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2011/11/3 Matthew Wild <>:
> I'm confused... if you're going to use require(), that also sets
> package.loaded if not already set. So... how is -l useful if you have
> to call require right after anyway?

Don't think of '-l' as being merely convenient.  Think of it as
providing command-line control over loading of modules.

For example: the program has:

mod1 = require "mod1"
mod2 = require "mod2"
mod3 = require "mod3"
mod12 = require "mod12"

These modules are supposed to be independent of each other, but the
program has an obscure bug.  You suspect that one of these modules is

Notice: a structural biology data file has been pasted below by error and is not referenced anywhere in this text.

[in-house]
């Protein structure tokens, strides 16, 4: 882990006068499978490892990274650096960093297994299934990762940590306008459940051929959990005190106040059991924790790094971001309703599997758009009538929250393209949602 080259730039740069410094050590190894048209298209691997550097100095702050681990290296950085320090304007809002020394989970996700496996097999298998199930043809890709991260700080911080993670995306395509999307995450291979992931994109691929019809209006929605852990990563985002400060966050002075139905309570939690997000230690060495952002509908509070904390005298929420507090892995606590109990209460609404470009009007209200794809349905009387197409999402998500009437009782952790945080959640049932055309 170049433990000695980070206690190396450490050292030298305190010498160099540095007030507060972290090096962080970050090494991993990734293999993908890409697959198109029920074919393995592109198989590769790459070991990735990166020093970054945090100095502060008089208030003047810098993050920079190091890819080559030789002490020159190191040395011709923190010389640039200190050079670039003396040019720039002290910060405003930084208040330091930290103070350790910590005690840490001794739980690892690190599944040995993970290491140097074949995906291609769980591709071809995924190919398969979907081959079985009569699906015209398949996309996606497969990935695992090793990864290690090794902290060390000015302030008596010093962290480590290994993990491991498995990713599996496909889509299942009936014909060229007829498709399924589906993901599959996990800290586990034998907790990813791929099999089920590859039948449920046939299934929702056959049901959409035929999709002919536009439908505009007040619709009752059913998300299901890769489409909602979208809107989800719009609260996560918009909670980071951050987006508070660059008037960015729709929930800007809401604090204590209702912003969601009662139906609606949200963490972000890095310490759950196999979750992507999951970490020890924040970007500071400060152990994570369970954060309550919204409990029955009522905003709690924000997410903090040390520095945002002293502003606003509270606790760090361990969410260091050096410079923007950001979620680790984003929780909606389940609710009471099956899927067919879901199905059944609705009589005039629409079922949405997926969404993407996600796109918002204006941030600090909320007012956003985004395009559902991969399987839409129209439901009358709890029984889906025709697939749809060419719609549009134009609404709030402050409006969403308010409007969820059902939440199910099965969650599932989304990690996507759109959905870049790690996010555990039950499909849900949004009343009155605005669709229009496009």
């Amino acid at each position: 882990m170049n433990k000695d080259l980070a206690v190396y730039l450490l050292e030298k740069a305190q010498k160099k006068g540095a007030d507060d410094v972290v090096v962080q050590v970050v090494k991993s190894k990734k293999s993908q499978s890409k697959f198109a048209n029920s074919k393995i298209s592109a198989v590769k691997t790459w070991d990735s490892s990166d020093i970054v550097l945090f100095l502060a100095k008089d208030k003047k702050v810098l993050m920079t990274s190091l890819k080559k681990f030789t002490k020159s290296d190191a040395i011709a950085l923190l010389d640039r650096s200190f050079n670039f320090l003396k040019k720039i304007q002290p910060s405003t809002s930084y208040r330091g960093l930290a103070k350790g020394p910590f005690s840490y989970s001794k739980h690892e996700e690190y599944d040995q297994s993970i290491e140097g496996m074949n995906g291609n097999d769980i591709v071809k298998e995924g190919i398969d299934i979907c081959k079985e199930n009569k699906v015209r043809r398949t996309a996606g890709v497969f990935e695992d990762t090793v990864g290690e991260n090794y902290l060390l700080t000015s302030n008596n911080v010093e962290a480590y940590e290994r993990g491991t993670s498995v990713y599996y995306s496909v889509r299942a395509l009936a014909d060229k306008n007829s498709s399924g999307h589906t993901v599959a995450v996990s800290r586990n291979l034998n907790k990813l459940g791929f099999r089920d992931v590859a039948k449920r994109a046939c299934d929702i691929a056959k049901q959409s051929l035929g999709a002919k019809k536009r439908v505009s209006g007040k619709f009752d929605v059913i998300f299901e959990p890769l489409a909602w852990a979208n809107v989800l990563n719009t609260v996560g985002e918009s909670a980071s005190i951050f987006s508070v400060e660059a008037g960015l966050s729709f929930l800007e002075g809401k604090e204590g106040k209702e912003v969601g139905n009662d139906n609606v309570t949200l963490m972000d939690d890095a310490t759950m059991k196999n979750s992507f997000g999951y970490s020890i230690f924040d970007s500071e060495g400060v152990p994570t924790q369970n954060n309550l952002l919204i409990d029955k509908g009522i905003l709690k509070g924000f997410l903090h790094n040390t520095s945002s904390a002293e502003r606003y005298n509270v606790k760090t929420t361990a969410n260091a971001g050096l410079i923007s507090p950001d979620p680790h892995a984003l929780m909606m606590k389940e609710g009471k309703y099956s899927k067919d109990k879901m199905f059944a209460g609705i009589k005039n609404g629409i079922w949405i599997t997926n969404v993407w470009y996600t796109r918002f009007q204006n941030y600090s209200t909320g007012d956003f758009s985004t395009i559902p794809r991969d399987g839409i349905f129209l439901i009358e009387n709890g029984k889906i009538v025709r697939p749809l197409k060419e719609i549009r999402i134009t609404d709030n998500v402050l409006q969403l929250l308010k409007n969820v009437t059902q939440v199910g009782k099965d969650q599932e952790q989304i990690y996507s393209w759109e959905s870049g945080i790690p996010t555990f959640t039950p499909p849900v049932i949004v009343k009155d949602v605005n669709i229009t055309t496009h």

setting a global which affects one of the others.  Without any need to
edit the source (which may have been supplied to you as bytecode) you
can do this:

   $ lua -l mod4 prog.lua

Now "mod4" gets loaded first.

And this sort of application is why I'm pushing for extending the
syntax of '-l' to allow

  $ lua -l mod4=mod4_patched prog.lua

That would allow '-l' to achieve command-line templating.